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cianfa72

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- About the interdependence of Maxwell's equations from the point of view of PDE theory

Hi, as in this thread Are maxwells equations linearly dependent I would like to better understand from a mathematical point of view the interdependence of Maxwell's equations.

Maxwell's equations are solved assuming as

From Partial Derivatives Equations (PDE) theory are the above conditions actually necessary and sufficient to uniquely define an unique solution?

Thanks.

Maxwell's equations are solved assuming as

*given/fixed*the charge density ##\rho## and the current density ##J## as functions of ##(x,y,z,t)##. Therefore one can freely assign both ##\rho(x,y,z,t)## and ##J(x,y,z,t)## as long as the continuity condition is fulfilled: $$\nabla \cdot J = - \frac {\partial \rho} {\partial t}$$ The 4 Maxwell's PDE equations put conditions on divergence and curl of ##E## and ##B## vector fields.From Partial Derivatives Equations (PDE) theory are the above conditions actually necessary and sufficient to uniquely define an unique solution?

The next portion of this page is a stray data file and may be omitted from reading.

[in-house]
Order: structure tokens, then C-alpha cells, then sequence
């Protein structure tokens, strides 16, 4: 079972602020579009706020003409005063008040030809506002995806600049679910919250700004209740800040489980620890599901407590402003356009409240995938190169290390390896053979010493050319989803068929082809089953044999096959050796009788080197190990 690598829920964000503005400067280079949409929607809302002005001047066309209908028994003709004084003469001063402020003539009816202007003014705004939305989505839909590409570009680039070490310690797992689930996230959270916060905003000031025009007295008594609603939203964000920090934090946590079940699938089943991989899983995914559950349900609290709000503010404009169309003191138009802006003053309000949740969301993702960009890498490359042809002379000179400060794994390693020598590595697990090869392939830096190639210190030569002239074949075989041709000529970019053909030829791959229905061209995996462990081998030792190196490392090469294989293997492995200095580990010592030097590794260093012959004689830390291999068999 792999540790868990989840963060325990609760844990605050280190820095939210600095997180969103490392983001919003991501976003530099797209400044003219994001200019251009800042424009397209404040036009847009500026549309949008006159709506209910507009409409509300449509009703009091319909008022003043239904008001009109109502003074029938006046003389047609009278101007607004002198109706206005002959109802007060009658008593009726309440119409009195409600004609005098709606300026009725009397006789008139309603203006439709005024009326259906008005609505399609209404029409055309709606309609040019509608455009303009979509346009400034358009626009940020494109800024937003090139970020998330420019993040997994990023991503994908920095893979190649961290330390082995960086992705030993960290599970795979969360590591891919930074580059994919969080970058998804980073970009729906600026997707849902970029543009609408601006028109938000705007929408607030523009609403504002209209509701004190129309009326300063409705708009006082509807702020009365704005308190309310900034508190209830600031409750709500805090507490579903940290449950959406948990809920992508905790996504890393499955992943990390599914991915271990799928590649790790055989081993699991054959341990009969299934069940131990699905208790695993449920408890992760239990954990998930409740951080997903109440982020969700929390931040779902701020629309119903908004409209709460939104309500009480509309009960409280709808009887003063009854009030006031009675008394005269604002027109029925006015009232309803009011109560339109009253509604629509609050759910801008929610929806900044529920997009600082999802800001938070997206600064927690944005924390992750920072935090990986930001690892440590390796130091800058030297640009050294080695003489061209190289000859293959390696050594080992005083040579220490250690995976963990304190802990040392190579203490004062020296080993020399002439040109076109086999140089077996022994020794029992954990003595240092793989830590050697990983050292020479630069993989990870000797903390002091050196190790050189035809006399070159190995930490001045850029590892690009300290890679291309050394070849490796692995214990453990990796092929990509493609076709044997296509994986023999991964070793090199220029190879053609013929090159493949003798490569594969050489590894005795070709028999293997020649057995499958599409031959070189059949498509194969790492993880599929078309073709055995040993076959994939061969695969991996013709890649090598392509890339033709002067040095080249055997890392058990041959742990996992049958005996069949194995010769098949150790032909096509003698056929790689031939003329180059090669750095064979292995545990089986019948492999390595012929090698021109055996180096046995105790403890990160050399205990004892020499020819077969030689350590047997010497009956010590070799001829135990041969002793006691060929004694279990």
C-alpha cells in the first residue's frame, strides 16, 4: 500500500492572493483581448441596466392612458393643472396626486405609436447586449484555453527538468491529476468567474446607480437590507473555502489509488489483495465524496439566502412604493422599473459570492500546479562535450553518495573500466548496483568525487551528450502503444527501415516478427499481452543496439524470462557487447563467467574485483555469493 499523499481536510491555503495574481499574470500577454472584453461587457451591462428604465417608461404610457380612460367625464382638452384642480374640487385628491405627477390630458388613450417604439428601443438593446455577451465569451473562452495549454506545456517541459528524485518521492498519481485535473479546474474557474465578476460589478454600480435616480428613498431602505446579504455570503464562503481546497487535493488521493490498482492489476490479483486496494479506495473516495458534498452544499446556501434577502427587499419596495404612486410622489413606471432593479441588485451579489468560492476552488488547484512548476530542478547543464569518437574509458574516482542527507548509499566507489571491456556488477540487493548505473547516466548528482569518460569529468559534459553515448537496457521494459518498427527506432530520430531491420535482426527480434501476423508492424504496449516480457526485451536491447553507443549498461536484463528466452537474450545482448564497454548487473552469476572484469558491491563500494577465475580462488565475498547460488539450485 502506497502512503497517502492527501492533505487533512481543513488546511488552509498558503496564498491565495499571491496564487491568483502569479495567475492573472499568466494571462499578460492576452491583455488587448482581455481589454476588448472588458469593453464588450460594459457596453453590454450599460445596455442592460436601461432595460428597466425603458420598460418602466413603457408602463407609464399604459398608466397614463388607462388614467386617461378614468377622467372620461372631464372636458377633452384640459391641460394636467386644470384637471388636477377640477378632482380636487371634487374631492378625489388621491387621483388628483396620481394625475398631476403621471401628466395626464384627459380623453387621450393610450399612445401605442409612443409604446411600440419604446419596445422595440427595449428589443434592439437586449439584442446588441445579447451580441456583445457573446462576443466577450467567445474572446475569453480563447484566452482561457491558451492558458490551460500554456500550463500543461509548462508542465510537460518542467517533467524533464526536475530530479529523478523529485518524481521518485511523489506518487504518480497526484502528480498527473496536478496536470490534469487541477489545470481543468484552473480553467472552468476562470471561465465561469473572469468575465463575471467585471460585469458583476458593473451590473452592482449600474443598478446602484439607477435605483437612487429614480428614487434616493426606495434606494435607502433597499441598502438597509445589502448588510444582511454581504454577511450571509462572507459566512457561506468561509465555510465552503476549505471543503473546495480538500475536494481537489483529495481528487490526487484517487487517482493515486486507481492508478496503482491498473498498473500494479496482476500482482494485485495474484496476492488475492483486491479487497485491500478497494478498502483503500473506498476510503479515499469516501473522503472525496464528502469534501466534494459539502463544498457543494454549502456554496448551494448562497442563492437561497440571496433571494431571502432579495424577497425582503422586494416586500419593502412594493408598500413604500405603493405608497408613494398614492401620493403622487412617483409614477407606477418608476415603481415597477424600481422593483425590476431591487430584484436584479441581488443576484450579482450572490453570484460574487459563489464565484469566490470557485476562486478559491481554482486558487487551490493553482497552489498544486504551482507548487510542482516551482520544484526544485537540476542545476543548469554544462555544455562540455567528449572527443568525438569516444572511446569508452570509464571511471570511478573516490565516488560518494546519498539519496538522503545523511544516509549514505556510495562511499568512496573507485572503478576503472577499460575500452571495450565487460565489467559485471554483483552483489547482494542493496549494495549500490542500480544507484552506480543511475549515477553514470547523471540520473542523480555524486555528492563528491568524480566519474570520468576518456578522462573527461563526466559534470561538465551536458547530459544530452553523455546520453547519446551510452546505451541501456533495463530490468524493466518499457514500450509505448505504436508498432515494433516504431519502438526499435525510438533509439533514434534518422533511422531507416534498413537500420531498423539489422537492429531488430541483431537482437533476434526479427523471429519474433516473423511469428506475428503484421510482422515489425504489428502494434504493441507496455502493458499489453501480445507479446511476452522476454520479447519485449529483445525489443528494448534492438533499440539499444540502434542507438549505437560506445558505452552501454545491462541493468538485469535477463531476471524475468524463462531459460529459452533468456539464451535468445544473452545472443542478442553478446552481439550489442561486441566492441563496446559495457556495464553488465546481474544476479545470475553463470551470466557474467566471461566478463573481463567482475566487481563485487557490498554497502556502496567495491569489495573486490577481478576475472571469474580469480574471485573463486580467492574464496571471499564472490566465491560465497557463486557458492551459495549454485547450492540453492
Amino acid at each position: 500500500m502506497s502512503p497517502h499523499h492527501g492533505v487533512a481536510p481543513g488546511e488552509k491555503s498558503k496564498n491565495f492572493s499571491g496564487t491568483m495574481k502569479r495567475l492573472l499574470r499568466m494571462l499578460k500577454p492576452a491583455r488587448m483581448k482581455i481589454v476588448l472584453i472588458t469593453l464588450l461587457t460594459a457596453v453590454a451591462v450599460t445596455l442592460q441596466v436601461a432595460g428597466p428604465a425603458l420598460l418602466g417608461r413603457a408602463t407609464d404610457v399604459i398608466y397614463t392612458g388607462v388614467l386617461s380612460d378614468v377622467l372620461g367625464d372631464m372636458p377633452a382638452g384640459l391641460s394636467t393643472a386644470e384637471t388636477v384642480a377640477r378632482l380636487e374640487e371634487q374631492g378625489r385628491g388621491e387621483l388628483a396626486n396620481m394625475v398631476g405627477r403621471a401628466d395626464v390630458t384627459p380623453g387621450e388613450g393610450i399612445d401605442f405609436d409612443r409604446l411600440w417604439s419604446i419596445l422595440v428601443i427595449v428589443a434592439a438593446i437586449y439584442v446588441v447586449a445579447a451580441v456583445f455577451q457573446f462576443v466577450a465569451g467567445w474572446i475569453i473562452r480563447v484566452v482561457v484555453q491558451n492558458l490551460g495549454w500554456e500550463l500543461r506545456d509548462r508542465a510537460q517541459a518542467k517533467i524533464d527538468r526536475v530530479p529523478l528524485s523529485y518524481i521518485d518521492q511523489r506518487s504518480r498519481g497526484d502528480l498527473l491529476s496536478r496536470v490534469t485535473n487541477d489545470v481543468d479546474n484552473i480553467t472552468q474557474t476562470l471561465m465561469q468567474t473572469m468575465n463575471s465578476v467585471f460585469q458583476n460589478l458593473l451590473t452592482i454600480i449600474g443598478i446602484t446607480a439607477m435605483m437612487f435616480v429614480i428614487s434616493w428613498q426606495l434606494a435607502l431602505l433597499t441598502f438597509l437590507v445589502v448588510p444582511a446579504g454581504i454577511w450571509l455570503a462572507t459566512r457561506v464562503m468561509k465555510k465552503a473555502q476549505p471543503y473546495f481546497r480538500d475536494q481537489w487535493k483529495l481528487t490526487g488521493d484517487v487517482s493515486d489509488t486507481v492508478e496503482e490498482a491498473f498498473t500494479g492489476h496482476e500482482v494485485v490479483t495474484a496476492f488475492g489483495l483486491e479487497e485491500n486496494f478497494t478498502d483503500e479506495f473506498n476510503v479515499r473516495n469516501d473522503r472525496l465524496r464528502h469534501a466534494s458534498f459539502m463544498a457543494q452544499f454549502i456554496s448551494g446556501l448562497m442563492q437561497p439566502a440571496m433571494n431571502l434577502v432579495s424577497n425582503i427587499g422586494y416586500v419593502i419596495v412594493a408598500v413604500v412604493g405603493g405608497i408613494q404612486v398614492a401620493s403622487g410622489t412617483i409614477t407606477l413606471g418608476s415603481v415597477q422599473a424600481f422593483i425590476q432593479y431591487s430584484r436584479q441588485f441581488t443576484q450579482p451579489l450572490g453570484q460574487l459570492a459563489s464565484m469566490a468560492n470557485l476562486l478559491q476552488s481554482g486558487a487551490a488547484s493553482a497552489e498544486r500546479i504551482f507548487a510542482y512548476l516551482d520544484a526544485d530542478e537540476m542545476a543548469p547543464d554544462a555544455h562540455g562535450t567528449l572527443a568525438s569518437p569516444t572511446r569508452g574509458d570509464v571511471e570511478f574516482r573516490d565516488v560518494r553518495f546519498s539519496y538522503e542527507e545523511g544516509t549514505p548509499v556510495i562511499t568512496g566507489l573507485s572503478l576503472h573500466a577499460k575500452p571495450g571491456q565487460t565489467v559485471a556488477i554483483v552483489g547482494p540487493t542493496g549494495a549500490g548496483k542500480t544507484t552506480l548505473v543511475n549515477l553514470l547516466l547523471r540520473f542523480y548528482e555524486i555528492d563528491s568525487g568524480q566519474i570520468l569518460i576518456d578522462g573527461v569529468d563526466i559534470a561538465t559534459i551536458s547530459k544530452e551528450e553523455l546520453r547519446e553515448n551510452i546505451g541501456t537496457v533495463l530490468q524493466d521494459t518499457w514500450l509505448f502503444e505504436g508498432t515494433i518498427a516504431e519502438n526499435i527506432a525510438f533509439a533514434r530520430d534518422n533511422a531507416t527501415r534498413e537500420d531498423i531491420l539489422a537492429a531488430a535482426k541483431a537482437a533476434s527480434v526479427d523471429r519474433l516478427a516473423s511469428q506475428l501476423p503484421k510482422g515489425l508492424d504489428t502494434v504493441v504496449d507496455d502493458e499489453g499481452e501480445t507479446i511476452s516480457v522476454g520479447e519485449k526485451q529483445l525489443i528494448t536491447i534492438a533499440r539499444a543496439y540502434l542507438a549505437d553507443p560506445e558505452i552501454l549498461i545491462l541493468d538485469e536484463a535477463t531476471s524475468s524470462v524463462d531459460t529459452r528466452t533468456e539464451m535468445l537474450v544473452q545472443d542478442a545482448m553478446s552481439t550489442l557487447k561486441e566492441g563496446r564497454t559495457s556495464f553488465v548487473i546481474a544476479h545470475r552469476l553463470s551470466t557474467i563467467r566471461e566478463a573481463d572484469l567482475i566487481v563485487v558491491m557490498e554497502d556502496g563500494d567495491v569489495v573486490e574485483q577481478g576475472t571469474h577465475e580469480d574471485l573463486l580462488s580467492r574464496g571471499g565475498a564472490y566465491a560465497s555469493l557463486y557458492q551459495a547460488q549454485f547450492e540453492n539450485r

Thanks.

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